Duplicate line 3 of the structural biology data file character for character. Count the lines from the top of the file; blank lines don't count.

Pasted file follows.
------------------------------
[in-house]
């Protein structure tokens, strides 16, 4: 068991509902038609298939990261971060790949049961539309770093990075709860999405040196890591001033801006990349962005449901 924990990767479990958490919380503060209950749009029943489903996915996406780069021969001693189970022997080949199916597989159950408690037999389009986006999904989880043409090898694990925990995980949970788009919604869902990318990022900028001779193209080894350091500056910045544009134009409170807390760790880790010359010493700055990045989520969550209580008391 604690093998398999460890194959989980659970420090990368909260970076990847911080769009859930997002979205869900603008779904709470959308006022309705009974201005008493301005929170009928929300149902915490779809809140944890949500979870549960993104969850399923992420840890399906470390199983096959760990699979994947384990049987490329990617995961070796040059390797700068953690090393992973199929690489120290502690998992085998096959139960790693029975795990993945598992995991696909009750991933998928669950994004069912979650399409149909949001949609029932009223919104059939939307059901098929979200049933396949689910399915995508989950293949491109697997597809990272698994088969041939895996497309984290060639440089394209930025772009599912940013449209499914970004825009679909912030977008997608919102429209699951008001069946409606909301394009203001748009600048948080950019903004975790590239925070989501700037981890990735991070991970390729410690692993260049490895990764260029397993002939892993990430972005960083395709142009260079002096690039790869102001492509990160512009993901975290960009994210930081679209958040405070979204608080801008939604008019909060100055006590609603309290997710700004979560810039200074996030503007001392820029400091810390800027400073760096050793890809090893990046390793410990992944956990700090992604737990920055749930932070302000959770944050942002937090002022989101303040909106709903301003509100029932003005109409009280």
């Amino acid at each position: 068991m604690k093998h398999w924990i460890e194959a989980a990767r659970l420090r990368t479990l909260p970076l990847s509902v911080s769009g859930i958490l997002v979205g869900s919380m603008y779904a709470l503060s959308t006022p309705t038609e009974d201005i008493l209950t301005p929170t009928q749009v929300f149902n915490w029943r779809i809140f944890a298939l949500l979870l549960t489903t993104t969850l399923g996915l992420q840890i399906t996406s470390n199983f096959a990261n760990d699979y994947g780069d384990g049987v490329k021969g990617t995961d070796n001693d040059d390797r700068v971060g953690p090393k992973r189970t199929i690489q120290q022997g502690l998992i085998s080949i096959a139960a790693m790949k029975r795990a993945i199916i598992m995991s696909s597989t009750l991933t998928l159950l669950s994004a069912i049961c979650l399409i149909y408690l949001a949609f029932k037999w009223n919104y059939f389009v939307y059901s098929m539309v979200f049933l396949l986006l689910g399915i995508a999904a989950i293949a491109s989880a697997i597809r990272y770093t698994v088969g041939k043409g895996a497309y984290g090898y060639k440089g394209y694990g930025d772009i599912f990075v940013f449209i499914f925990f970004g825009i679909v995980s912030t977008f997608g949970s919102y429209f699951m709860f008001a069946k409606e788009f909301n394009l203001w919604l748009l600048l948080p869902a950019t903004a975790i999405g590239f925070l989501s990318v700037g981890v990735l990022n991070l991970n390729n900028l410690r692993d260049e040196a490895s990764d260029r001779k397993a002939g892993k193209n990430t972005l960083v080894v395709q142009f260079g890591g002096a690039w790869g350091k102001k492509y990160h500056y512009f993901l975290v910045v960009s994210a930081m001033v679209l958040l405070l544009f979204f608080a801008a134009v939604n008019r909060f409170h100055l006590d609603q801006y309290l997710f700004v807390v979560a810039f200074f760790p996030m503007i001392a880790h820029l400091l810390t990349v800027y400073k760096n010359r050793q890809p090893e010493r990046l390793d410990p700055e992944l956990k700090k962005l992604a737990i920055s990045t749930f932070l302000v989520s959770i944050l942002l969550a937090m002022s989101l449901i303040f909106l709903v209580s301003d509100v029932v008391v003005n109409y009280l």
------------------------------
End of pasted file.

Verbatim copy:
């Amino acid at each position: 068991m604690k093998h398999w924990i460890e194959a989980a990767r659970l420090r990368t479990l909260p970076l990847s509902v911080s769009g859930i958490l997002v979205g869900s919380m603008y779904a709470l503060s959308t006022p309705t038609e009974d201005i008493l209950t301005p929170t009928q749009v929300f149902n915490w029943r779809i809140f944890a298939l949500l979870l549960t489903t993104t969850l399923g996915l992420q840890i399906t996406s470390n199983f096959a990261n760990d699979y994947g780069d384990g049987v490329k021969g990617t995961d070796n001693d040059d390797r700068v971060g953690p090393k992973r189970t199929i690489q120290q022997g502690l998992i085998s080949i096959a139960a790693m790949k029975r795990a993945i199916i598992m995991s696909s597989t009750l991933t998928l159950l669950s994004a069912i049961c979650l399409i149909y408690l949001a949609f029932k037999w009223n919104y059939f389009v939307y059901s098929m539309v979200f049933l396949l986006l689910g399915i995508a999904a989950i293949a491109s989880a697997i597809r990272y770093t698994v088969g041939k043409g895996a497309y984290g090898y060639k440089g394209y694990g930025d772009i599912f990075v940013f449209i499914f925990f970004g825009i679909v995980s912030t977008f997608g949970s919102y429209f699951m709860f008001a069946k409606e788009f909301n394009l203001w919604l748009l600048l948080p869902a950019t903004a975790i999405g590239f925070l989501s990318v700037g981890v990735l990022n991070l991970n390729n900028l410690r692993d260049e040196a490895s990764d260029r001779k397993a002939g892993k193209n990430t972005l960083v080894v395709q142009f260079g890591g002096a690039w790869g350091k102001k492509y990160h500056y512009f993901l975290v910045v960009s994210a930081m001033v679209l958040l405070l544009f979204f608080a801008a134009v939604n008019r909060f409170h100055l006590d609603q801006y309290l997710f700004v807390v979560a810039f200074f760790p996030m503007i001392a880790h820029l400091l810390t990349v800027y400073k760096n010359r050793q890809p090893e010493r990046l390793d410990p700055e992944l956990k700090k962005l992604a737990i920055s990045t749930f932070l302000v989520s959770i944050l942002l969550a937090m002022s989101l449901i303040f909106l709903v209580s301003d509100v029932v008391v003005n109409y009280l």